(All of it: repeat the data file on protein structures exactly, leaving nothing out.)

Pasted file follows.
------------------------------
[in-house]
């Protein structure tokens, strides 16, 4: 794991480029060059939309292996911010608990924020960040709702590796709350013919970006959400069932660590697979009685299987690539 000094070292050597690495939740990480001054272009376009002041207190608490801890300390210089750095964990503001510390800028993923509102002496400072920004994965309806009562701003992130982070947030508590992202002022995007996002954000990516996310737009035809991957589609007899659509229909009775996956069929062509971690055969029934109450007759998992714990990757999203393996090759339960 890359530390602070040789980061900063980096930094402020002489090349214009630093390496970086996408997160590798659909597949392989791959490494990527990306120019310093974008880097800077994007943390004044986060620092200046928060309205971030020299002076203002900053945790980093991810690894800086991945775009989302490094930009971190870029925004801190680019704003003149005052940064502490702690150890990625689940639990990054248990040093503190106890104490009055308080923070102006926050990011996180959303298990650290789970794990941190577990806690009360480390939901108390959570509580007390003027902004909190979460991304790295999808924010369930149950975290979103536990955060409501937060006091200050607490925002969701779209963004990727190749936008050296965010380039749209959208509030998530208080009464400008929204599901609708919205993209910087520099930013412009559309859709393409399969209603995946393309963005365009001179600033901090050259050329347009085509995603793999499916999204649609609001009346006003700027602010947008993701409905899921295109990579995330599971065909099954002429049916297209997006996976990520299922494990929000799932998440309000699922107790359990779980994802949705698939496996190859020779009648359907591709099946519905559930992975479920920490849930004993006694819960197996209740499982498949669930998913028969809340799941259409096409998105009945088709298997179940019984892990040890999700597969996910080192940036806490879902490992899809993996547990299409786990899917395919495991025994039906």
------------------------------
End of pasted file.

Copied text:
[in-house]
């Protein structure tokens, strides 16, 4: 794991480029060059939309292996911010608990924020960040709702590796709350013919970006959400069932660590697979009685299987690539 000094070292050597690495939740990480001054272009376009002041207190608490801890300390210089750095964990503001510390800028993923509102002496400072920004994965309806009562701003992130982070947030508590992202002022995007996002954000990516996310737009035809991957589609007899659509229909009775996956069929062509971690055969029934109450007759998992714990990757999203393996090759339960 890359530390602070040789980061900063980096930094402020002489090349214009630093390496970086996408997160590798659909597949392989791959490494990527990306120019310093974008880097800077994007943390004044986060620092200046928060309205971030020299002076203002900053945790980093991810690894800086991945775009989302490094930009971190870029925004801190680019704003003149005052940064502490702690150890990625689940639990990054248990040093503190106890104490009055308080923070102006926050990011996180959303298990650290789970794990941190577990806690009360480390939901108390959570509580007390003027902004909190979460991304790295999808924010369930149950975290979103536990955060409501937060006091200050607490925002969701779209963004990727190749936008050296965010380039749209959208509030998530208080009464400008929204599901609708919205993209910087520099930013412009559309859709393409399969209603995946393309963005365009001179600033901090050259050329347009085509995603793999499916999204649609609001009346006003700027602010947008993701409905899921295109990579995330599971065909099954002429049916297209997006996976990520299922494990929000799932998440309000699922107790359990779980994802949705698939496996190859020779009648359907591709099946519905559930992975479920920490849930004993006694819960197996209740499982498949669930998913028969809340799941259409096409998105009945088709298997179940019984892990040890999700597969996910080192940036806490879902490992899809993996547990299409786990899917395919495991025994039906």